03:09 Nurses must educate patients about safety at home. A lot of times, we know what to do in the hospital, but are we educating our patients on how to be safe at home in case of emergency? So, disaster emergency response plans. The whole goal is to reduce morbidity and mortality of the public. We need to make sure that we are taking care of and preventing the injuries of, the most people that we can, and that we are doing everything that we can as a healthcare facility, whether it’s a manmade disaster or whether it’s a naturally occurring disaster.

    03:47 So, what is the role of healthcare agencies? To provide early warning signals with realistic expectations. Again, if there is a man-made disaster, that’s something that we can’t plan for, we can’t know in advance, so what could we plan for. Well we can have systems in place as early warning systems, as ways to communicate across facilities, maybe across cities with our fire, with our ambulance services and our police services, and making sure that we have a plan in place, so in case something happens, we have an early warning signal.

    04:28 We also need to provide brief and concise assessments. So as nurses, how can we assess patients quickly and move patients through our facilities quickly so that we can reduce the morbidity and mortality rates? We need to provide simple, flexible rescue algorithms.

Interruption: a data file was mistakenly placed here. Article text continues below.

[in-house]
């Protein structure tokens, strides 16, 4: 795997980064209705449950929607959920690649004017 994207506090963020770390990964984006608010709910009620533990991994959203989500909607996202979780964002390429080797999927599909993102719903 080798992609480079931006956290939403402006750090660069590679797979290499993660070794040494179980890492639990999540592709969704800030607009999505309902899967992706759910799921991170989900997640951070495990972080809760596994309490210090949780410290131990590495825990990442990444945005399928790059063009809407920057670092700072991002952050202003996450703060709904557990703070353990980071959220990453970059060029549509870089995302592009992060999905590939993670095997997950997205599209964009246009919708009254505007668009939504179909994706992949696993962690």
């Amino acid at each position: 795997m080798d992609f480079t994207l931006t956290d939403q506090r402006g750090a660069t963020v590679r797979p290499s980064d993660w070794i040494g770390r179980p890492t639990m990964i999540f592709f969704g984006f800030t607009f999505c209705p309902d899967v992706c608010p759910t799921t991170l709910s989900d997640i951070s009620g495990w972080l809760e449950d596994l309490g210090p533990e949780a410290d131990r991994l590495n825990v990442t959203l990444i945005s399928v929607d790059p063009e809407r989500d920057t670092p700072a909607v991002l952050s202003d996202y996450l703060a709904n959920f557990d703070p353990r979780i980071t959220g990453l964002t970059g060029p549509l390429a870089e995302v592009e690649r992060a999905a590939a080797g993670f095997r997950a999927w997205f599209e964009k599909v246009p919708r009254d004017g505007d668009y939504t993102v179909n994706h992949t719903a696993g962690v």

04:48 So as you remember PALS and ACLS and all of our algorithms, disaster planning has the same algorithm, so that they’re easy to memorize in a crisis situation and we can follow through to make sure that we’re all doing the same thing the way that we should be. So, what is our responsibility as nurses in a disaster response plan, not only for NCLEX review but as we keep our patients safe? And one of the things is, is at the scene, nurses are responsible to rescue our patients, to remove patients from danger. We’re also there to help evacuate patients, whether it’d be to a permanent station or temporary station, and then provide first aid. And one of the things that bring up a lot of ethical decisions is what patients need to be treated? How do we treat patients? Because in a disaster, what a nurse does is a lot different than with that patient, just a regular patient coming into the ER. We also need to know what hospital triage is, and understand what that means, and we are responsible in the hospital to triage those patients and provide acute care. And understanding the difference between at-site triage and hospital triage. In the community and in community shelters, if we are out and about in the community, we need to make sure that we’re providing ongoing healthcare needs. We know that after a disaster, it’s not about that day, it’s about things that happened days, weeks, months later, and as nurses in the community, being able to provide healthcare on an ongoing basis. When we talk about triage, let’s talk a little bit about what triage is and make sure that you remember what triage is. And then what it is, is we use triage in an emergency. And what it does, is it looks at providing the rule of the greatest risk receives priority. Now, that’s triage in emergencies. During a major disaster, triage is the benefit of the largest number of victims. So, a little bit different, and we’re just talking about the quantity of victims, whether I have two or three victims or whether I have 2,000. We’re trying to provide the best care for the most people.